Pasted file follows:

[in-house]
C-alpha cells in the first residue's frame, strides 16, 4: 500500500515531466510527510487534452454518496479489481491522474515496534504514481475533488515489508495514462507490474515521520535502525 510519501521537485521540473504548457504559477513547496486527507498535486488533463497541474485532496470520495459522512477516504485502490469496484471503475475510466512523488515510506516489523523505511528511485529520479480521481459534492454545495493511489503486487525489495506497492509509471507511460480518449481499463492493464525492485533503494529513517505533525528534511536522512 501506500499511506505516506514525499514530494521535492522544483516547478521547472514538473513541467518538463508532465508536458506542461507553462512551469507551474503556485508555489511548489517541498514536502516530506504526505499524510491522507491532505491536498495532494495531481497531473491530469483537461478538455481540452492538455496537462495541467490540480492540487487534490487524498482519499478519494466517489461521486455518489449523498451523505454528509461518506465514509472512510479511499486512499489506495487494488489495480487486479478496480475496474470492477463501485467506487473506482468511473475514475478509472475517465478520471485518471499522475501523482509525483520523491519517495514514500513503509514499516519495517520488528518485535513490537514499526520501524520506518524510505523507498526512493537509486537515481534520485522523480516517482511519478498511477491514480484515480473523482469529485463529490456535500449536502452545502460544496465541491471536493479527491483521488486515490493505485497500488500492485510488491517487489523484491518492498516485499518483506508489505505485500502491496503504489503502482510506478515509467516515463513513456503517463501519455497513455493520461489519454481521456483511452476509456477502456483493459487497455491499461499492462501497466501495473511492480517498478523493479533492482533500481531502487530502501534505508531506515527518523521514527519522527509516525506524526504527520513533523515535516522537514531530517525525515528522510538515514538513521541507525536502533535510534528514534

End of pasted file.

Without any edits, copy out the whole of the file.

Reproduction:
[in-house]
C-alpha cells in the first residue's frame, strides 16, 4: 500500500515531466510527510487534452454518496479489481491522474515496534504514481475533488515489508495514462507490474515521520535502525 510519501521537485521540473504548457504559477513547496486527507498535486488533463497541474485532496470520495459522512477516504485502490469496484471503475475510466512523488515510506516489523523505511528511485529520479480521481459534492454545495493511489503486487525489495506497492509509471507511460480518449481499463492493464525492485533503494529513517505533525528534511536522512 501506500499511506505516506514525499514530494521535492522544483516547478521547472514538473513541467518538463508532465508536458506542461507553462512551469507551474503556485508555489511548489517541498514536502516530506504526505499524510491522507491532505491536498495532494495531481497531473491530469483537461478538455481540452492538455496537462495541467490540480492540487487534490487524498482519499478519494466517489461521486455518489449523498451523505454528509461518506465514509472512510479511499486512499489506495487494488489495480487486479478496480475496474470492477463501485467506487473506482468511473475514475478509472475517465478520471485518471499522475501523482509525483520523491519517495514514500513503509514499516519495517520488528518485535513490537514499526520501524520506518524510505523507498526512493537509486537515481534520485522523480516517482511519478498511477491514480484515480473523482469529485463529490456535500449536502452545502460544496465541491471536493479527491483521488486515490493505485497500488500492485510488491517487489523484491518492498516485499518483506508489505505485500502491496503504489503502482510506478515509467516515463513513456503517463501519455497513455493520461489519454481521456483511452476509456477502456483493459487497455491499461499492462501497466501495473511492480517498478523493479533492482533500481531502487530502501534505508531506515527518523521514527519522527509516525506524526504527520513533523515535516522537514531530517525525515528522510538515514538513521541507525536502533535510534528514534